Oracle's gesture may be too late -- and is questioned
But a developer of the Jenkins core saw Oracle's gesture as a bit late. "It's a shame no one from Oracle or [Hudson participant] Sonatype reached out to anyone from the Jenkins community -- we'd still love for them to rejoin the community and contribute to Jenkins," said Andrew Bayer. He said he does not know why Oracle did not propose donation of the Hudson trademark sooner, when efforts were underway to prevent the Hudson-Jenkins split. "While they proposed an Eclipse-like governance/development process, they never expressed a willingness to donate the trademark to an external foundation."
Both Bayer and Kawaguchi questioned whether Oracle has the legal clearance to reassign Hudson intellectual property. "I'm not sure whether Oracle actually has all the necessary rights to reassign copyright and relicense the full Hudson [intellectual property] -- that's definitely going to be a challenge for them," Bayer said.
Doubt that the Jenkins fork will be integrated back into Hudson
Asked if Hudson and Jenkins could be reunited, Bayer was doubtful: "Everything that's happened on the Hudson/Eclipse front up until this morning has been entirely behind closed doors on a corporate level, without any community discussion or public involvement, while the Jenkins community has been conducting its governance meetings in public, with all members of the community invited and contributing. We'd love for Oracle, Sonatype, et al. to rejoin the Jenkins community, but the fact that no one from either company reached out to the Jenkins community on this suggests they're not interested in that."
Bayer stressed the strength he believes Jenkins now has over Hudson: "The Jenkins organization on GitHub now has almost 500 repositories, the majority of those plug-ins, and almost 100 public members, while Hudson only has its core repository available and only four public members. Of the 25 most commonly installed plug-ins from before the split, 21 of them have moved primary development to focus on Jenkins, with the remaining four not having any changes during that time. In fact, 40 new plug-ins have been added to Jenkins since the split, while only one has been added to Hudson. The development community has definitely made its choice heard."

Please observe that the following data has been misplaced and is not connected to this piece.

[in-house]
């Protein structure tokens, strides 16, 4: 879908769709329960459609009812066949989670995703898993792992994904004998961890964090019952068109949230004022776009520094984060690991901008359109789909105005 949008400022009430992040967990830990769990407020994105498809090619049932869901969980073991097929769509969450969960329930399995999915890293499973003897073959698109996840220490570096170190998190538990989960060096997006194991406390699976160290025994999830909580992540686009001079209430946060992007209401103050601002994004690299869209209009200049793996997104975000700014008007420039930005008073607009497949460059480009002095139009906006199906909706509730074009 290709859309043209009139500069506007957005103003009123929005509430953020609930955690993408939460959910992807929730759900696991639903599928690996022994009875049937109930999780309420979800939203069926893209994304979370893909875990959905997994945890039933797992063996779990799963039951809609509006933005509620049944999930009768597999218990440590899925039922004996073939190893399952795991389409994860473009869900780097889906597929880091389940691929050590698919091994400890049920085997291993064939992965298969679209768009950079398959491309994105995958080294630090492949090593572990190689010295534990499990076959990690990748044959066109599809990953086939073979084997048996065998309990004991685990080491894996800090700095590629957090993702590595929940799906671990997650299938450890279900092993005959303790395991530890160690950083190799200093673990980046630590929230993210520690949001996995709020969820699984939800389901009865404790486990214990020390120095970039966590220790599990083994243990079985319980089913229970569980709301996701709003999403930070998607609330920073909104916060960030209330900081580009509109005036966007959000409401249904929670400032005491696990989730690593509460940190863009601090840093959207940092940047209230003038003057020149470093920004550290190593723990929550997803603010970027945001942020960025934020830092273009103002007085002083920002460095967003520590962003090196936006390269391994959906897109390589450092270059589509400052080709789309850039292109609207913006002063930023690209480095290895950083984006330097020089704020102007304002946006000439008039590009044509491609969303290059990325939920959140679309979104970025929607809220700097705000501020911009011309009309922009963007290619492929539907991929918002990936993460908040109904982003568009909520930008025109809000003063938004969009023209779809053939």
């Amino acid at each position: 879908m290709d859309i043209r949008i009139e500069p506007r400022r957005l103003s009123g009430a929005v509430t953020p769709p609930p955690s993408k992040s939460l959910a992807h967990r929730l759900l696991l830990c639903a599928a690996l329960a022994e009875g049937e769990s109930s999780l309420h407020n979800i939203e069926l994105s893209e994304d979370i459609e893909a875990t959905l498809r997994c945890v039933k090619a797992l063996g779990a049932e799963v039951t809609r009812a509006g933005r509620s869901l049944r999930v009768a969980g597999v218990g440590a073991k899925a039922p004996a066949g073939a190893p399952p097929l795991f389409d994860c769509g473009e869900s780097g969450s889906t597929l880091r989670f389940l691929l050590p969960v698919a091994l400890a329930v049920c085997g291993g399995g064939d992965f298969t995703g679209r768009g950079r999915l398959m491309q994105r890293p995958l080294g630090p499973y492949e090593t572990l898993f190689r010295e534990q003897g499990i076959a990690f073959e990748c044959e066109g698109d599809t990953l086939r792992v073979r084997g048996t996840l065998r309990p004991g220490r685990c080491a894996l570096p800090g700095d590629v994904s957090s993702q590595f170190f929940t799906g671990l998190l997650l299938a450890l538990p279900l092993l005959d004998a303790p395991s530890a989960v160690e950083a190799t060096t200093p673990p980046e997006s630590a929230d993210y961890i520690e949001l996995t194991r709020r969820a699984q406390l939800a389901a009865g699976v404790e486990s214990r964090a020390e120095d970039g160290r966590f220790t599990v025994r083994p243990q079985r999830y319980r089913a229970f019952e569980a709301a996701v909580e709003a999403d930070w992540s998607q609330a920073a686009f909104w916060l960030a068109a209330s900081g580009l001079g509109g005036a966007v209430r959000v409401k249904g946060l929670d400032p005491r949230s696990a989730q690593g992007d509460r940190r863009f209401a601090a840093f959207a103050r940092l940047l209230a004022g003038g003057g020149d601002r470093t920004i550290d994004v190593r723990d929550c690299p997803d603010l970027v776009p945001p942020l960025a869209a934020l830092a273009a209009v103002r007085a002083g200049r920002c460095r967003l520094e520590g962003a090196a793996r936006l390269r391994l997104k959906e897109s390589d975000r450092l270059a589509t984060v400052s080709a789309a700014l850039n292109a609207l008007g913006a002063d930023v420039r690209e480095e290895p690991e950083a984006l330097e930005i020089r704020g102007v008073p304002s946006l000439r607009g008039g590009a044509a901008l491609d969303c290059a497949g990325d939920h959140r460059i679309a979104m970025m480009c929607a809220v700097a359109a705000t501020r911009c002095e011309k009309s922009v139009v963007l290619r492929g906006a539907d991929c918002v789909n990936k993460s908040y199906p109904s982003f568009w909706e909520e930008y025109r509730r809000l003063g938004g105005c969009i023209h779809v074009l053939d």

Still, Oracle's Eclipse route for Hudson could serve to reunite the divided Hudson and Jenkins efforts, said IDC analyst Al Hilwa. "I would guess that this may surprise the Jenkins folks because there appears to have been a conspiracy theory that Oracle was going to do some bad thing with Hudson, like turn it into a commercial product. It may be time to come together again under one code base now that it's under the Eclipse Foundation."
Licensing and other changes expected for Hudson
Changes afoot for Hudson include altering license requirements so the software is not bound to the Gnu LPGL (Lesser General Public License), which requires release of all code affected by the licensed code. Third-party libraries in Hudson use this "viral" license, which makes it difficult to repackage software with other software because it all must be released, said Oracle's Farrell. Corporations don't like this license requirement, he added. An Apache or Eclipse license is expected to replace LGPL.
Also planned are a capability for high availability and swapping out of a proprietary Web services stack with standard technology. Oracle has no commercial Hudson offering but does offer commercial support for it.
This article, "Oracle hands Hudson to Eclipse, but Jenkins fork seems permanent," was originally published at InfoWorld.com. Follow the latest developments in business technology news and get a digest of the key stories each day in the InfoWorld Daily newsletter. For the latest developments in business technology news, follow InfoWorld.com on Twitter.